The Rebellamentu covers John's negotiations with the Byzantine emperor Michael VIII Palaeologus and with Peter III of Aragon, the Sicilian Vespers, the coronation of Peter in Palermo in August 1282, the retreat of Charles to Calabria, and the entry of Peter and John into Messina in October 1282. The excerpt below describes how Peter was crowned by the Bishop of Cefalù because the incumbent of the Archdiocese of Palermo, Piero II de Santa Fede, had recently died, and the Archbishop of Monreale, Giovanni Roccamezza, was away in Rome:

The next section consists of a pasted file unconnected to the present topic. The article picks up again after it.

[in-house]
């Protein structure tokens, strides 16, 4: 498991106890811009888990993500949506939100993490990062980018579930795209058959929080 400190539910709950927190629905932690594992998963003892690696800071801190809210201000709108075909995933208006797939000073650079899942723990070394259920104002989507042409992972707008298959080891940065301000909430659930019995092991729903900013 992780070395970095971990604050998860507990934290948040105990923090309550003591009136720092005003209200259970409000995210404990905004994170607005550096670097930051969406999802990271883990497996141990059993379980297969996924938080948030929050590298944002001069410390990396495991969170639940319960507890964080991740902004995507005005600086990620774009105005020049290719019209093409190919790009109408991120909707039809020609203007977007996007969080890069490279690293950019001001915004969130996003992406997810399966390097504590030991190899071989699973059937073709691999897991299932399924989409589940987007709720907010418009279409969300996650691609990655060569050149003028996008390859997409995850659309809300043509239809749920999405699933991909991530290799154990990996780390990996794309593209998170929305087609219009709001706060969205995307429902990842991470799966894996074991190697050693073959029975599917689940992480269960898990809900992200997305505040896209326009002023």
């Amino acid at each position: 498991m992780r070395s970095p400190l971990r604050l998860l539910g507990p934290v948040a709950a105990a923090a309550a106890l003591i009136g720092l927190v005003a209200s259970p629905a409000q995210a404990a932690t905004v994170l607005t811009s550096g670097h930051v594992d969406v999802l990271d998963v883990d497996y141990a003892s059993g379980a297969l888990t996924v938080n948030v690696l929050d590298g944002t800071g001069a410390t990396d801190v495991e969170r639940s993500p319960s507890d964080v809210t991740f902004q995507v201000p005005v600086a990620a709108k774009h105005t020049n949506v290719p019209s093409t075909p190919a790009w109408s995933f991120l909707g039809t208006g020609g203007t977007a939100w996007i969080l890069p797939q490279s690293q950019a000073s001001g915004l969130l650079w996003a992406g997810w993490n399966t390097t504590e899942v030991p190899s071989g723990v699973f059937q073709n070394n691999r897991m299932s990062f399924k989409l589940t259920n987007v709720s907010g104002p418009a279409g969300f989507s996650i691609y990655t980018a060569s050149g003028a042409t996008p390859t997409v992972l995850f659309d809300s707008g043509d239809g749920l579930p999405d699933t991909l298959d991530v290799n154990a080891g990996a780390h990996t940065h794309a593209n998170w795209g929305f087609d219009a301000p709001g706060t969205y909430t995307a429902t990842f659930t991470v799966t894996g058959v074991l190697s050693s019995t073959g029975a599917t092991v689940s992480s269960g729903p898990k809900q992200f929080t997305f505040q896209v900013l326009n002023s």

In lu annu dili milli du chentu octanta dui anni dilu aduentu di Christu, in lu misi di Agustu cabalcau lu Re di Aragona di Trapani inPalermu, et li Palermitani ficiru grandi solemnitati dila sua vinuta, sicomu homini liquali aspittavanu liberacioni di morti; di chi lu ascuntraru ben sei migla cum grandi gazara di donni e dunzelli, homini, effimini, Conti e Baruni e Caualeri, li Arcifiscopu di Murriali no ni vosi trovari a dari li coruna (et inPalermu havia statu mortu lu loru Arcifiscopu) si ki quilla di Murriali fugiu, et andau piedi alu Papa; e cussì no fu corunatu, si no chamatu dilu populu. [...] Quistu esti lu Rebellamentu di Sichilia lu quali hordinau effichi fari Misser iohanni di prochita contra lu re Carlu. [...] Incalzaru la briga contra li francishi et livaru a rimuri e fforo a li armi li franchischi cum li palermitani et li homini a rimuri di petri e di armi gridandu «moranu li franchischi» et intraru in la chitati cum grandi rimuri et foru per li plazi et quanti francischi trouavanu tutti li auchidianu infra quilli rimuri lu capitanu chi era tandu per lu Re Carlu.